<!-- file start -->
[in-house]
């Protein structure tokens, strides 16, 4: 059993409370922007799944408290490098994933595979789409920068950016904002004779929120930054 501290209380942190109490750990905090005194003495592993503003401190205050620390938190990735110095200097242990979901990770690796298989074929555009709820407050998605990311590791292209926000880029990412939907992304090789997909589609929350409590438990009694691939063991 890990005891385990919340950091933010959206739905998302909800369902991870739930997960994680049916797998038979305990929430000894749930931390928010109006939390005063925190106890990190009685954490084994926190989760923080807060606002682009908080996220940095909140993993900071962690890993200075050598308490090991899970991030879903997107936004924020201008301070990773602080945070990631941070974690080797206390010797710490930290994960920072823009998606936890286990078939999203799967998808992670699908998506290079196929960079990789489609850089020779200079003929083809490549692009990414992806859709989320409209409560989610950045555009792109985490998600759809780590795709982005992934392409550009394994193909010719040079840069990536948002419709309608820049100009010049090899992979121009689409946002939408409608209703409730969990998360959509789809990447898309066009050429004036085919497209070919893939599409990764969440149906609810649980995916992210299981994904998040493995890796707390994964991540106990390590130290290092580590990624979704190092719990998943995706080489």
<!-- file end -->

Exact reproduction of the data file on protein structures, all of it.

[in-house]
């Protein structure tokens, strides 16, 4: 059993409370922007799944408290490098994933595979789409920068950016904002004779929120930054 501290209380942190109490750990905090005194003495592993503003401190205050620390938190990735110095200097242990979901990770690796298989074929555009709820407050998605990311590791292209926000880029990412939907992304090789997909589609929350409590438990009694691939063991 890990005891385990919340950091933010959206739905998302909800369902991870739930997960994680049916797998038979305990929430000894749930931390928010109006939390005063925190106890990190009685954490084994926190989760923080807060606002682009908080996220940095909140993993900071962690890993200075050598308490090991899970991030879903997107936004924020201008301070990773602080945070990631941070974690080797206390010797710490930290994960920072823009998606936890286990078939999203799967998808992670699908998506290079196929960079990789489609850089020779200079003929083809490549692009990414992806859709989320409209409560989610950045555009792109985490998600759809780590795709982005992934392409550009394994193909010719040079840069990536948002419709309608820049100009010049090899992979121009689409946002939408409608209703409730969990998360959509789809990447898309066009050429004036085919497209070919893939599409990764969440149906609810649980995916992210299981994904998040493995890796707390994964991540106990390590130290290092580590990624979704190092719990998943995706080489």